AVA'S STORY

Ava was just six-months-old when her mum, Jenny, heard her screaming, and ran into her to find Ava struggling to breathe, her eyes rolling into the back of her head and her lips turning blue. Without hesitation, Jenny put her in the car and drove her to the Emergency Department of Sydney Children’s Hospital, Randwick.

Doctors originally thought Ava was choking on something, but after an examination failed to find any obstruction in her airway, she was put on a ventilator in the Intensive Care Unit. Ava was then sent for scans which, much to the shock of her distraught parents revealed a five and a half centimeter cancerous tumor called a neuroblastoma in her chest and abdomen. The cancer had also spread to her bones.

Little Ava was immediately started on a course of chemotherapy treatment, and spent the next 15 days in the Intensive Care Unit until she was able to breathe on her own. Over the next 12 months, she was in and out of Hospital, during which she endured eight rounds of chemotherapy and three operations to try and rid her of the tumors, one of which was entwined around her spine and considered too dangerous to operate on.

While doctors were deciding on the next step in Ava’s treatment, it was discovered that thankfully the inoperable tumor had matured and become non-cancerous. Ava was able to stop her intensive treatment.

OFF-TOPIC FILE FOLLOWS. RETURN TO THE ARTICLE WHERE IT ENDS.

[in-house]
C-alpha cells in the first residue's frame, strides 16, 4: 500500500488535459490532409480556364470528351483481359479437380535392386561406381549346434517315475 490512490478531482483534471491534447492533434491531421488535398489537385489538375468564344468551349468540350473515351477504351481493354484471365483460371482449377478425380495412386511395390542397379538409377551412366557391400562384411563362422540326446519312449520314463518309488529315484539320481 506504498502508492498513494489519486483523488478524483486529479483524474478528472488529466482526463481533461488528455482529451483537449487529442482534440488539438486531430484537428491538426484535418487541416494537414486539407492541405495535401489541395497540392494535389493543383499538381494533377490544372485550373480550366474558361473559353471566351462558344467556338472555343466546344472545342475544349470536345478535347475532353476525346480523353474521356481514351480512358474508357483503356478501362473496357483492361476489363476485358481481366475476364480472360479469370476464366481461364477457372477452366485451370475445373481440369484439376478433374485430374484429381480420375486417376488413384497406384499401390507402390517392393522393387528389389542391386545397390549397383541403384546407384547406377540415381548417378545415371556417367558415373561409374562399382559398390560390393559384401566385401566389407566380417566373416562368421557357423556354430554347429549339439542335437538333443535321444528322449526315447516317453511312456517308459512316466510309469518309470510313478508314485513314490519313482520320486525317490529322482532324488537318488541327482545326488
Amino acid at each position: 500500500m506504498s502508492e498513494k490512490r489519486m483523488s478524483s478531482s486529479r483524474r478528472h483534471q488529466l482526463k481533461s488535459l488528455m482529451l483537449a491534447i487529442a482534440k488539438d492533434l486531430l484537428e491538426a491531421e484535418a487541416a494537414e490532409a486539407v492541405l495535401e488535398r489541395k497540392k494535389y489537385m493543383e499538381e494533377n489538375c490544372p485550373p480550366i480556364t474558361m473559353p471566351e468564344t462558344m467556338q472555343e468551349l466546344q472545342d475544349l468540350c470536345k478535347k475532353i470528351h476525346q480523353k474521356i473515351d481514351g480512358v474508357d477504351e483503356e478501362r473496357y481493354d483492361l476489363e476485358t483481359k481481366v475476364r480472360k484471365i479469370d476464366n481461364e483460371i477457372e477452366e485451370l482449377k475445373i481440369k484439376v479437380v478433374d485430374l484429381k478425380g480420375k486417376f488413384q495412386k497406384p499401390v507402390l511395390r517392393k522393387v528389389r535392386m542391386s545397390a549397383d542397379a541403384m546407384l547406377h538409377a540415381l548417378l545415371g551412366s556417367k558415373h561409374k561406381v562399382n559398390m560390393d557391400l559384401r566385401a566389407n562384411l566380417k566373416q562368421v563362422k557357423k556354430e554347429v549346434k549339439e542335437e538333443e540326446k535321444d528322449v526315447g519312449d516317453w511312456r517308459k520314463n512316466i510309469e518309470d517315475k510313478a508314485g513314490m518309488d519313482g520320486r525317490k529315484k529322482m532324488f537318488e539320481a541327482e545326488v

These days Ava is back home with her family but continues to visit the Hospital every three months for scans, which will eventually reduce to six-monthly scans, the longer she is in remission.

Now a bubbly two and half year old, Ava is out-going, bright and inquisitive and loves playing with her friends at daycare.

“The staff at the Hospital was absolutely amazing, I could not fault anything,” Jenny said. “They treated Ava with so much care and make you feel part of a family, not just a patient.”

AVA'S STORY BY DAD

Ava’s story by Dad Tony Bell

 Hi There – My name is Tony Bell and I am here to talk to you about our journey with our daughter Ava and our experiences in the world of Sydney Children’s Hospital at Randwick…I use the word “world” very much on purpose, because for many families whose children have a long term illness, the Hospital becomes their world. They can spend months living on the ward, it becomes home away from home. To the outside world it is just a hospital, to those inside it becomes like a bubble, you become removed from everything on the outside…Apart from going to the shop or grabbing a take-away, you spend all your time there.